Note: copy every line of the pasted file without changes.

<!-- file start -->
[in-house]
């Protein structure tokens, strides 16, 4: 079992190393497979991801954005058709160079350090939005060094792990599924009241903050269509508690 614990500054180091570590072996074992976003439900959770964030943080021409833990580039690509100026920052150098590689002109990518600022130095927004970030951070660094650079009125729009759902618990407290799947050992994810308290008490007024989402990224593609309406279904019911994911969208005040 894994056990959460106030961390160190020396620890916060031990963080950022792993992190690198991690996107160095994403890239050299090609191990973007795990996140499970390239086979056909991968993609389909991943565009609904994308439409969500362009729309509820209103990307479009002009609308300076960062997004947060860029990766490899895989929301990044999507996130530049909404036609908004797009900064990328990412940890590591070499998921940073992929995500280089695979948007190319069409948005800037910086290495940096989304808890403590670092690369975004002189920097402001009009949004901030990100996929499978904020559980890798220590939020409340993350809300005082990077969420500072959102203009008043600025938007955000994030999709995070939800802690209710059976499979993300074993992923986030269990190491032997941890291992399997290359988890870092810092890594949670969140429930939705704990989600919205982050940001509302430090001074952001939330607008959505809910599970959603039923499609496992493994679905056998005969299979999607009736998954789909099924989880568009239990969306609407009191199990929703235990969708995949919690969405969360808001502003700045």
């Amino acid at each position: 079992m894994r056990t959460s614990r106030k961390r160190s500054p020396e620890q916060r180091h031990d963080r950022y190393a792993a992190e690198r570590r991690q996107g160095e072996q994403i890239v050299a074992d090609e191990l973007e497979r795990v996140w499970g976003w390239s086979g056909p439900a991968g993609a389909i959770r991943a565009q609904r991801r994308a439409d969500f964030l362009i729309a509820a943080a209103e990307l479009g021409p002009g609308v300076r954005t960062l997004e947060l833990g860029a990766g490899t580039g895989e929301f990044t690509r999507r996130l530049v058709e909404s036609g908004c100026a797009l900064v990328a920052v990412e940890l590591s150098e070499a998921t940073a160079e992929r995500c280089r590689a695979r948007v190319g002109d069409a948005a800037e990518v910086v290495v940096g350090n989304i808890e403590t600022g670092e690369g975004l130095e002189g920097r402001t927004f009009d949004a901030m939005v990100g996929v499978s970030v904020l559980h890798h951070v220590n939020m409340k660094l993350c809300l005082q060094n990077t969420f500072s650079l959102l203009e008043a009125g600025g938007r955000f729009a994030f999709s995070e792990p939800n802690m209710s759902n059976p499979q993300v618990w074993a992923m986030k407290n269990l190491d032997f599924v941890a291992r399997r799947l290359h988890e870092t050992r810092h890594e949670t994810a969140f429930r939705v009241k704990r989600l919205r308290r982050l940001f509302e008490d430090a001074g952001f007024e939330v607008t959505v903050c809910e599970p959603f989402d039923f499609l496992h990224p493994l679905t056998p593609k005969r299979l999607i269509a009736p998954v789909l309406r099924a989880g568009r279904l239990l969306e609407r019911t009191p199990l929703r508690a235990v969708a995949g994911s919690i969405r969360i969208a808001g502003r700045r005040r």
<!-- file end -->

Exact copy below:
[in-house]
């Protein structure tokens, strides 16, 4: 079992190393497979991801954005058709160079350090939005060094792990599924009241903050269509508690 614990500054180091570590072996074992976003439900959770964030943080021409833990580039690509100026920052150098590689002109990518600022130095927004970030951070660094650079009125729009759902618990407290799947050992994810308290008490007024989402990224593609309406279904019911994911969208005040 894994056990959460106030961390160190020396620890916060031990963080950022792993992190690198991690996107160095994403890239050299090609191990973007795990996140499970390239086979056909991968993609389909991943565009609904994308439409969500362009729309509820209103990307479009002009609308300076960062997004947060860029990766490899895989929301990044999507996130530049909404036609908004797009900064990328990412940890590591070499998921940073992929995500280089695979948007190319069409948005800037910086290495940096989304808890403590670092690369975004002189920097402001009009949004901030990100996929499978904020559980890798220590939020409340993350809300005082990077969420500072959102203009008043600025938007955000994030999709995070939800802690209710059976499979993300074993992923986030269990190491032997941890291992399997290359988890870092810092890594949670969140429930939705704990989600919205982050940001509302430090001074952001939330607008959505809910599970959603039923499609496992493994679905056998005969299979999607009736998954789909099924989880568009239990969306609407009191199990929703235990969708995949919690969405969360808001502003700045």
């Amino acid at each position: 079992m894994r056990t959460s614990r106030k961390r160190s500054p020396e620890q916060r180091h031990d963080r950022y190393a792993a992190e690198r570590r991690q996107g160095e072996q994403i890239v050299a074992d090609e191990l973007e497979r795990v996140w499970g976003w390239s086979g056909p439900a991968g993609a389909i959770r991943a565009q609904r991801r994308a439409d969500f964030l362009i729309a509820a943080a209103e990307l479009g021409p002009g609308v300076r954005t960062l997004e947060l833990g860029a990766g490899t580039g895989e929301f990044t690509r999507r996130l530049v058709e909404s036609g908004c100026a797009l900064v990328a920052v990412e940890l590591s150098e070499a998921t940073a160079e992929r995500c280089r590689a695979r948007v190319g002109d069409a948005a800037e990518v910086v290495v940096g350090n989304i808890e403590t600022g670092e690369g975004l130095e002189g920097r402001t927004f009009d949004a901030m939005v990100g996929v499978s970030v904020l559980h890798h951070v220590n939020m409340k660094l993350c809300l005082q060094n990077t969420f500072s650079l959102l203009e008043a009125g600025g938007r955000f729009a994030f999709s995070e792990p939800n802690m209710s759902n059976p499979q993300v618990w074993a992923m986030k407290n269990l190491d032997f599924v941890a291992r399997r799947l290359h988890e870092t050992r810092h890594e949670t994810a969140f429930r939705v009241k704990r989600l919205r308290r982050l940001f509302e008490d430090a001074g952001f007024e939330v607008t959505v903050c809910e599970p959603f989402d039923f499609l496992h990224p493994l679905t056998p593609k005969r299979l999607i269509a009736p998954v789909l309406r099924a989880g568009r279904l239990l969306e609407r019911t009191p199990l929703r508690a235990v969708a995949g994911s919690i969405r969360i969208a808001g502003r700045r005040r």